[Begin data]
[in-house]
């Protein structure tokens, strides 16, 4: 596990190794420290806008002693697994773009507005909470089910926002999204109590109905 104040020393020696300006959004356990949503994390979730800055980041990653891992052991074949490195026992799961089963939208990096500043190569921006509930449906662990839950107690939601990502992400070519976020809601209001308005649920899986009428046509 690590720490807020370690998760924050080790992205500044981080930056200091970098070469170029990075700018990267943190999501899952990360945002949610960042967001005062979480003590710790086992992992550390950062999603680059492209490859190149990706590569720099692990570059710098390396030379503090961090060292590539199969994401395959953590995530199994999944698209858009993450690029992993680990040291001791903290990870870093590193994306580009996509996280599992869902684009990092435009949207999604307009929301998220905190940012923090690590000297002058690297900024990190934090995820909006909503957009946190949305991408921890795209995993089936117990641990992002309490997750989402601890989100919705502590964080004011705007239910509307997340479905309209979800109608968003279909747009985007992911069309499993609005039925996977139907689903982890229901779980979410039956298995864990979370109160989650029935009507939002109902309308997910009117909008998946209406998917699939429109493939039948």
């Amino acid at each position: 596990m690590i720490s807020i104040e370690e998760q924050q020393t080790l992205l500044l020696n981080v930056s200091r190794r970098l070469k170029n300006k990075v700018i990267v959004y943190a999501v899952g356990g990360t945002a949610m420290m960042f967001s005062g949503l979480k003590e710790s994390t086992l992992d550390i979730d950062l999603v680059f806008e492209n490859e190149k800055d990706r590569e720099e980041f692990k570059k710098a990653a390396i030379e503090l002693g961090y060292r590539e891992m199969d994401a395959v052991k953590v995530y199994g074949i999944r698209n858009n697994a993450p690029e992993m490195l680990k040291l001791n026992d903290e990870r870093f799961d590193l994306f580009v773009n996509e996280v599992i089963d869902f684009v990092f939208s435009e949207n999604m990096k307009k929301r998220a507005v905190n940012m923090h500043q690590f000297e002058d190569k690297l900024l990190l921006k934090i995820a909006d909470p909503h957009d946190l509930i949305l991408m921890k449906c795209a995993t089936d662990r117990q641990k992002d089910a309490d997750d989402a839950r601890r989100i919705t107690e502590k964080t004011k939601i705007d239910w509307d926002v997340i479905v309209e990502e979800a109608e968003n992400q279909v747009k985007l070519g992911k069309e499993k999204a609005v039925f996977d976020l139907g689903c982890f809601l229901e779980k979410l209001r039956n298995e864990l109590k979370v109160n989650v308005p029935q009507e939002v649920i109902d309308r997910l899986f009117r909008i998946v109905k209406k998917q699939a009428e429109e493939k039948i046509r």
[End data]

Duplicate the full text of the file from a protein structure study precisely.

[in-house]
């Protein structure tokens, strides 16, 4: 596990190794420290806008002693697994773009507005909470089910926002999204109590109905 104040020393020696300006959004356990949503994390979730800055980041990653891992052991074949490195026992799961089963939208990096500043190569921006509930449906662990839950107690939601990502992400070519976020809601209001308005649920899986009428046509 690590720490807020370690998760924050080790992205500044981080930056200091970098070469170029990075700018990267943190999501899952990360945002949610960042967001005062979480003590710790086992992992550390950062999603680059492209490859190149990706590569720099692990570059710098390396030379503090961090060292590539199969994401395959953590995530199994999944698209858009993450690029992993680990040291001791903290990870870093590193994306580009996509996280599992869902684009990092435009949207999604307009929301998220905190940012923090690590000297002058690297900024990190934090995820909006909503957009946190949305991408921890795209995993089936117990641990992002309490997750989402601890989100919705502590964080004011705007239910509307997340479905309209979800109608968003279909747009985007992911069309499993609005039925996977139907689903982890229901779980979410039956298995864990979370109160989650029935009507939002109902309308997910009117909008998946209406998917699939429109493939039948």
């Amino acid at each position: 596990m690590i720490s807020i104040e370690e998760q924050q020393t080790l992205l500044l020696n981080v930056s200091r190794r970098l070469k170029n300006k990075v700018i990267v959004y943190a999501v899952g356990g990360t945002a949610m420290m960042f967001s005062g949503l979480k003590e710790s994390t086992l992992d550390i979730d950062l999603v680059f806008e492209n490859e190149k800055d990706r590569e720099e980041f692990k570059k710098a990653a390396i030379e503090l002693g961090y060292r590539e891992m199969d994401a395959v052991k953590v995530y199994g074949i999944r698209n858009n697994a993450p690029e992993m490195l680990k040291l001791n026992d903290e990870r870093f799961d590193l994306f580009v773009n996509e996280v599992i089963d869902f684009v990092f939208s435009e949207n999604m990096k307009k929301r998220a507005v905190n940012m923090h500043q690590f000297e002058d190569k690297l900024l990190l921006k934090i995820a909006d909470p909503h957009d946190l509930i949305l991408m921890k449906c795209a995993t089936d662990r117990q641990k992002d089910a309490d997750d989402a839950r601890r989100i919705t107690e502590k964080t004011k939601i705007d239910w509307d926002v997340i479905v309209e990502e979800a109608e968003n992400q279909v747009k985007l070519g992911k069309e499993k999204a609005v039925f996977d976020l139907g689903c982890f809601l229901e779980k979410l209001r039956n298995e864990l109590k979370v109160n989650v308005p029935q009507e939002v649920i109902d309308r997910l899986f009117r909008i998946v109905k209406k998917q699939a009428e429109e493939k039948i046509r």